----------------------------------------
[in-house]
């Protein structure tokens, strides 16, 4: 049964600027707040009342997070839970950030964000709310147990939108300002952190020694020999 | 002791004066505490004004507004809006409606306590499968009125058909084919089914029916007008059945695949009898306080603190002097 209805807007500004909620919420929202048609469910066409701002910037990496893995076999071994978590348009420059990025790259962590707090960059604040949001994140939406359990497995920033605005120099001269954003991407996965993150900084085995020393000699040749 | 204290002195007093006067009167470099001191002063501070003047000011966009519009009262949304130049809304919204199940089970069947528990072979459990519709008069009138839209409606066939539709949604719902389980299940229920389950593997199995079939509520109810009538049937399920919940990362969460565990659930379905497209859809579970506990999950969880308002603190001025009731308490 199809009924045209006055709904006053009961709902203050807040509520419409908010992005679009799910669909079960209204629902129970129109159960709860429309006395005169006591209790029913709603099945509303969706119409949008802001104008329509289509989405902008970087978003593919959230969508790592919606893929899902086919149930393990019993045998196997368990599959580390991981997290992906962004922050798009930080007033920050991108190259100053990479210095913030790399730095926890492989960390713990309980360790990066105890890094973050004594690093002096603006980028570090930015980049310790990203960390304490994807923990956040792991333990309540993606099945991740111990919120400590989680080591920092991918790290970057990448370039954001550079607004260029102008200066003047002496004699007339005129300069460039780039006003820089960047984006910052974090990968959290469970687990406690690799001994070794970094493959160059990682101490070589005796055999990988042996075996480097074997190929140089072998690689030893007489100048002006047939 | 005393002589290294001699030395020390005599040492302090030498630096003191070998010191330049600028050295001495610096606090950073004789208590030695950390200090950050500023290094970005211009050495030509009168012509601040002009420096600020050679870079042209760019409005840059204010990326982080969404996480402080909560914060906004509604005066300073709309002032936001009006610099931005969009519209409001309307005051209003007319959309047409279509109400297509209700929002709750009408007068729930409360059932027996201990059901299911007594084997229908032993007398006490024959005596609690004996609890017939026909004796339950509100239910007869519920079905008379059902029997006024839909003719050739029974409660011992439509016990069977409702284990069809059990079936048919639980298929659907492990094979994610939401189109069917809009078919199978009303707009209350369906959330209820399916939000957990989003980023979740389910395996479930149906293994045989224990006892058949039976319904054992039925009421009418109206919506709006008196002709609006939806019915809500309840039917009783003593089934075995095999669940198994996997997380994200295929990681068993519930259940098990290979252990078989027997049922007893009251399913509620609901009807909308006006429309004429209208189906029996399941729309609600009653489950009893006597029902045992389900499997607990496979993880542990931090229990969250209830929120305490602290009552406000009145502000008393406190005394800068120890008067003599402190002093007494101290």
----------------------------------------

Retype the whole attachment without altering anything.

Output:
[in-house]
């Protein structure tokens, strides 16, 4: 049964600027707040009342997070839970950030964000709310147990939108300002952190020694020999 | 002791004066505490004004507004809006409606306590499968009125058909084919089914029916007008059945695949009898306080603190002097 209805807007500004909620919420929202048609469910066409701002910037990496893995076999071994978590348009420059990025790259962590707090960059604040949001994140939406359990497995920033605005120099001269954003991407996965993150900084085995020393000699040749 | 204290002195007093006067009167470099001191002063501070003047000011966009519009009262949304130049809304919204199940089970069947528990072979459990519709008069009138839209409606066939539709949604719902389980299940229920389950593997199995079939509520109810009538049937399920919940990362969460565990659930379905497209859809579970506990999950969880308002603190001025009731308490 199809009924045209006055709904006053009961709902203050807040509520419409908010992005679009799910669909079960209204629902129970129109159960709860429309006395005169006591209790029913709603099945509303969706119409949008802001104008329509289509989405902008970087978003593919959230969508790592919606893929899902086919149930393990019993045998196997368990599959580390991981997290992906962004922050798009930080007033920050991108190259100053990479210095913030790399730095926890492989960390713990309980360790990066105890890094973050004594690093002096603006980028570090930015980049310790990203960390304490994807923990956040792991333990309540993606099945991740111990919120400590989680080591920092991918790290970057990448370039954001550079607004260029102008200066003047002496004699007339005129300069460039780039006003820089960047984006910052974090990968959290469970687990406690690799001994070794970094493959160059990682101490070589005796055999990988042996075996480097074997190929140089072998690689030893007489100048002006047939 | 005393002589290294001699030395020390005599040492302090030498630096003191070998010191330049600028050295001495610096606090950073004789208590030695950390200090950050500023290094970005211009050495030509009168012509601040002009420096600020050679870079042209760019409005840059204010990326982080969404996480402080909560914060906004509604005066300073709309002032936001009006610099931005969009519209409001309307005051209003007319959309047409279509109400297509209700929002709750009408007068729930409360059932027996201990059901299911007594084997229908032993007398006490024959005596609690004996609890017939026909004796339950509100239910007869519920079905008379059902029997006024839909003719050739029974409660011992439509016990069977409702284990069809059990079936048919639980298929659907492990094979994610939401189109069917809009078919199978009303707009209350369906959330209820399916939000957990989003980023979740389910395996479930149906293994045989224990006892058949039976319904054992039925009421009418109206919506709006008196002709609006939806019915809500309840039917009783003593089934075995095999669940198994996997997380994200295929990681068993519930259940098990290979252990078989027997049922007893009251399913509620609901009807909308006006429309004429209208189906029996399941729309609600009653489950009893006597029902045992389900499997607990496979993880542990931090229990969250209830929120305490602290009552406000009145502000008393406190005394800068120890008067003599402190002093007494101290």